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Jack, what a chubby little chap!

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Greedy Tom with his pig’s ears…

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Stupid Henry with his donkey’s ears…

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Harry, turning into a mouse…

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Walter. metamorphosing slowly into Satan, complete with horns…..

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The priest with his buck teeth and drooling tongue…

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Even the bishop looks as if he is about to explode, with either anger or constipation…

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In the ancient castle nearby is the religious graffiti carved by bored guards during a long forgotten night around 1350 or 1400, as they waited to take the condemned man out to be hanged the next day…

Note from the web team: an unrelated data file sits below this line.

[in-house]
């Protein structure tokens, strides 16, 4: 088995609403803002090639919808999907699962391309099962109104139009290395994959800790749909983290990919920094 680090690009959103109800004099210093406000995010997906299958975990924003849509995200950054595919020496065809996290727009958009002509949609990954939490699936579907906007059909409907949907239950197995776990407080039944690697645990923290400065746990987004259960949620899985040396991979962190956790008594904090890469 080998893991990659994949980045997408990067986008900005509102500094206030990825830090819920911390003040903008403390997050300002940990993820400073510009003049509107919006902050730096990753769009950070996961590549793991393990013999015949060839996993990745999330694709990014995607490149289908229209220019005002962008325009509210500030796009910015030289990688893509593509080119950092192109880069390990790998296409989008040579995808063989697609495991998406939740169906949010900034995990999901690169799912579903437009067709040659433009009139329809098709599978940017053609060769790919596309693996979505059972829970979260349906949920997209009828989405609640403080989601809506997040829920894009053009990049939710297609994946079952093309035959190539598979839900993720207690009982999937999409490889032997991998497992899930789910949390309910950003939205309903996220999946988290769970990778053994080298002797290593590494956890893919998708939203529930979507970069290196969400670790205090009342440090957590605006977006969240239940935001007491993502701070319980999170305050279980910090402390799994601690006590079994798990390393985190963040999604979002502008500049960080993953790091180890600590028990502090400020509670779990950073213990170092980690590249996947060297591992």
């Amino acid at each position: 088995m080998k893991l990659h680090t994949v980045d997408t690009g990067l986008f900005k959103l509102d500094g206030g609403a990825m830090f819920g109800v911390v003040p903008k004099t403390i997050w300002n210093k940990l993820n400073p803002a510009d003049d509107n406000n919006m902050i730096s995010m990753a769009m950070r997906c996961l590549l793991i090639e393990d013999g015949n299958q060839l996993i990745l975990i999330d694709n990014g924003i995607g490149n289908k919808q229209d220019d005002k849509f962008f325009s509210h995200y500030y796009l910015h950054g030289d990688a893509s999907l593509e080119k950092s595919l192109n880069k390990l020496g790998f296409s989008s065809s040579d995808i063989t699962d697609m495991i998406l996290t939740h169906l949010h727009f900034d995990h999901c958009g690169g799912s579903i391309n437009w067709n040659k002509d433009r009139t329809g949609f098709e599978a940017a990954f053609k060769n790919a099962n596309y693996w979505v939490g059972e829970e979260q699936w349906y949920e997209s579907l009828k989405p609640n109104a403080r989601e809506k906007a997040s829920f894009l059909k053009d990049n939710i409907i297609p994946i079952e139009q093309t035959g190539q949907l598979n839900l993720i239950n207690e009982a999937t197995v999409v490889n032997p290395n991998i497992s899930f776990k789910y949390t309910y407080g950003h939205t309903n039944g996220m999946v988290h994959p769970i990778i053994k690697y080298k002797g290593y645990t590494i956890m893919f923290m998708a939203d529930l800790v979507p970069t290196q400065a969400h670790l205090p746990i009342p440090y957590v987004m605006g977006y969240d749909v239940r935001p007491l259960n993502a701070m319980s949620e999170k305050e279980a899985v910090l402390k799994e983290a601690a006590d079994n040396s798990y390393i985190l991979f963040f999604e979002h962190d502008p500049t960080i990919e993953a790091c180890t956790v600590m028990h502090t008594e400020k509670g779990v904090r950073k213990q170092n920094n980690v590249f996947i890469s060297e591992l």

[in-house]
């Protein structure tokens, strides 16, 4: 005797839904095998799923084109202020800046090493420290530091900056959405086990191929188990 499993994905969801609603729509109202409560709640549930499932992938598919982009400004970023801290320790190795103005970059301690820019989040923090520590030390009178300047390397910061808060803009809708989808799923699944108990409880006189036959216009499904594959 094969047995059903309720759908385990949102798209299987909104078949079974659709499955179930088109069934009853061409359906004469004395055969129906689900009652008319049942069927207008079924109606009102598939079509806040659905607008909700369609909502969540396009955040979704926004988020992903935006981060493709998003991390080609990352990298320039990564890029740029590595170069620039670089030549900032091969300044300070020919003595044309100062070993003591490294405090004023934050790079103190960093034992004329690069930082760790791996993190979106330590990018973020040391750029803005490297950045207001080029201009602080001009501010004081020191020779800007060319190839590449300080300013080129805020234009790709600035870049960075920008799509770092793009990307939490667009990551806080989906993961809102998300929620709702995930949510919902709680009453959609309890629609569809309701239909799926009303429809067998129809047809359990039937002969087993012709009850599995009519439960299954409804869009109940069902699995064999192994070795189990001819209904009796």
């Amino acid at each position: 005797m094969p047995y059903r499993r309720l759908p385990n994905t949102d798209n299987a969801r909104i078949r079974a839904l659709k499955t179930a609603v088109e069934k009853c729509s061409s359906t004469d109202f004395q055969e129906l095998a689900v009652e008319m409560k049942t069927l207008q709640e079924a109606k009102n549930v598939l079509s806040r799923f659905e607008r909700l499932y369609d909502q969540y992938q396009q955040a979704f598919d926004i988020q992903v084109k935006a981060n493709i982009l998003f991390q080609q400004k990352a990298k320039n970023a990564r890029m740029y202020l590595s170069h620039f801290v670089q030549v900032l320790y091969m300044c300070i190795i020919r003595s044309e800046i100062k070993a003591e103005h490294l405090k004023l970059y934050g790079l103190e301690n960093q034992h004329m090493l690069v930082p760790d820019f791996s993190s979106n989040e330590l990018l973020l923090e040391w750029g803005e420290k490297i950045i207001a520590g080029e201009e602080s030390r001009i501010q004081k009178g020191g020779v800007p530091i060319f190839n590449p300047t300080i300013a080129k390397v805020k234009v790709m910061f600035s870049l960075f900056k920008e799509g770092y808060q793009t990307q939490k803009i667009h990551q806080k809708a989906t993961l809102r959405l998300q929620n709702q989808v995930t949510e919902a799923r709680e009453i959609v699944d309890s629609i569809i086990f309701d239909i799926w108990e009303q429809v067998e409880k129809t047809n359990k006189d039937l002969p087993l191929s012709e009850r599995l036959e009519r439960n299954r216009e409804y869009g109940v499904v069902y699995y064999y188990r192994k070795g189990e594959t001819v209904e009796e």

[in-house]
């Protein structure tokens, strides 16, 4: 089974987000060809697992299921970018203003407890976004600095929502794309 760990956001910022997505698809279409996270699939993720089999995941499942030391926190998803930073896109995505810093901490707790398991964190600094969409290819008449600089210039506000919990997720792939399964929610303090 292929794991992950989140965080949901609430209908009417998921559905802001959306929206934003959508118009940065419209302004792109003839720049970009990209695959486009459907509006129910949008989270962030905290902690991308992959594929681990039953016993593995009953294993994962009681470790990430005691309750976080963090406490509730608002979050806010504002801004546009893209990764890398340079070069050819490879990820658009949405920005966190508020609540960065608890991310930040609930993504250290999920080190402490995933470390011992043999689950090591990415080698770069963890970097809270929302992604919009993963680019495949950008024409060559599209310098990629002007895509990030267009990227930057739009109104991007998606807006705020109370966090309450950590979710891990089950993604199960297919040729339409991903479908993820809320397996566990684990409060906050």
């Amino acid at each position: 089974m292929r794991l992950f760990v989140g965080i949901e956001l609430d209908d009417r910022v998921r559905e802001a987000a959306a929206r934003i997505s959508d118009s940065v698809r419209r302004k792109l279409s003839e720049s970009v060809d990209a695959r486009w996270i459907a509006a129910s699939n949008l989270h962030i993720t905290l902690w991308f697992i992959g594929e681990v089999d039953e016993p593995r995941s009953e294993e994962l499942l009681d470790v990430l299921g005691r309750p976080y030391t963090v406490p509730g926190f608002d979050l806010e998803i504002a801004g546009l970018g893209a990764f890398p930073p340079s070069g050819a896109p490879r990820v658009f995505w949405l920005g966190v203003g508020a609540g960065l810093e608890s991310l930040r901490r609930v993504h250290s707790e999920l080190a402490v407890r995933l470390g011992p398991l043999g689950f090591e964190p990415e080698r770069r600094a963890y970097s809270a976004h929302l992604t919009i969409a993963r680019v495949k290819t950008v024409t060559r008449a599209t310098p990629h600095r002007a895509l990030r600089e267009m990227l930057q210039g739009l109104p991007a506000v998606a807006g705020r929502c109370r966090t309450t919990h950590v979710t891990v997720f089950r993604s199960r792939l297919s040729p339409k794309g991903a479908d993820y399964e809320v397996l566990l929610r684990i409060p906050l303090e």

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Most of all though at Lincoln, I love this old ring, set into one of the internal walls of the cathedral. This is where Oliver Cromwell’s troops tethered  their horses, when the Roundhead cavalry was stabled inside this lovely old cathedral during the English Civil War.

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What a magnificent building.

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For a short period in the Middle Ages, when the towers had their spires, it was the tallest structure in the world.

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Builders and plumbers transform the house

Last week we had the builders and plumbers around to our house to put in a new central heating system. At first it felt exactly as if the whole building had been hit by a tsunami. Not quite as dramatic or as destructive though as this one…